Sunday, May 20, 2007

5 things you want to do before you publish your sponsored post

Disclaimer: This is not legal advice.

As blogs becomes an increasingly important media, there is more and more sites devoted to pay bloggers to review an advertiser's site for a fee. Before you publish your first sponsored posts, you may want to consider doing this five things first:

1. Clearly mark your post as sponsored post.

If you got paid for your post, you should always let your readers know. It is not only ethical to do so. According to Directory Aviva, the Federal Trade Commission has published a recommendation for this.

From "12 Laws every blogger should know" of Directory Aviva:

"The Federal Trade Commission published a recommendation that companies who promote their product through word-of-mouth marketing must disclose these relationships. The recommendation applies explicitly to blogging, meaning that bloggers must disclose the fact that they are being paid to promote or review a product whenever that is the case."

2. Get your disclosure policy

Any blogger can get his/her own disclosure policy from I am not a legal expert, and I don't know if having such a disclosure policy will help you in court. However, I think having a disclosure policy will at least show your readers that you are not intended to hide anything from them.

3. Carefully proofread your post

You should proofread any blog's post before publishing it. For sponsored post, you should be extra careful about the wording on your site. If you got the information from your sponsored site, you may want to state that you got it from their web site, such that the readers won't think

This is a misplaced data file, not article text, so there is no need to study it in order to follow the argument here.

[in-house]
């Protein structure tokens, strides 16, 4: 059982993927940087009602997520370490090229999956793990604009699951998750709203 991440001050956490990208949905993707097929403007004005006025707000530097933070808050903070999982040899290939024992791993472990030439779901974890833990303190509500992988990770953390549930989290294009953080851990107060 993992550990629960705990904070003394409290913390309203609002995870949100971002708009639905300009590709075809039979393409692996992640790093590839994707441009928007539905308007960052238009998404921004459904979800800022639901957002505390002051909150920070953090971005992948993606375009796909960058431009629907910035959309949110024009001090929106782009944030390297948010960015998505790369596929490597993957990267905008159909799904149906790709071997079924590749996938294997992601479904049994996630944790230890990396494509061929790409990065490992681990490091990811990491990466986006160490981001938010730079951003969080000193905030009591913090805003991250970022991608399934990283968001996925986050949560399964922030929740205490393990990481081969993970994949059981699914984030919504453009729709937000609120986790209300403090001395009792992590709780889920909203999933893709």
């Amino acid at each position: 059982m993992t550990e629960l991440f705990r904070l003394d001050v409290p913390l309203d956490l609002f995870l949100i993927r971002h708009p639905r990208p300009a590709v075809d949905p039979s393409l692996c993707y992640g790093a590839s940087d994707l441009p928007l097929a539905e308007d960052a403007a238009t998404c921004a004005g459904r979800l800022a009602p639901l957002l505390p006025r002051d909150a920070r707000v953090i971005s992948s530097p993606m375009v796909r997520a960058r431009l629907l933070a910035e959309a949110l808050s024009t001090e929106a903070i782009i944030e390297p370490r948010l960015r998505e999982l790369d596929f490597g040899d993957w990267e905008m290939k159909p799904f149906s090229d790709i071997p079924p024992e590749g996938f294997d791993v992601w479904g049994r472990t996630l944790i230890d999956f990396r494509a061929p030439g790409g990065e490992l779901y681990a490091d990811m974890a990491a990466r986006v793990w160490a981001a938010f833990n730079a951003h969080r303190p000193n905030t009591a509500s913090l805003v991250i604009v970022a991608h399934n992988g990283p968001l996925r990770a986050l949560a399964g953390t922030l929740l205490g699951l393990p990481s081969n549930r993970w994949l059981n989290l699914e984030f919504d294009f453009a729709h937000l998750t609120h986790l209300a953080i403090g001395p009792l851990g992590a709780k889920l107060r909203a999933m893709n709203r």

your information are based on your own experience.

4. Check the site you review

If you are writing a review for a site, you should always check your reviewed sited. Be alert on any unusal behavior in your browser because it may indicate that your reviewed site has some suspicious scripts. Clear your browser cache before entering the site. Check if you got any suspicious files in your browser cache after. This will give you some idea on what the site installs on your browser. If you have a good antivirus or spybot cleaning software, consider using the software before and after visiting your reviewed site.

5. Don't do evil

If the site you are paid to review is a clear scam, it is better for you to consider other offers.

Or you can do what John Chow did to Seven Days System for Making money online. I couldn't stop laughing after reading his review.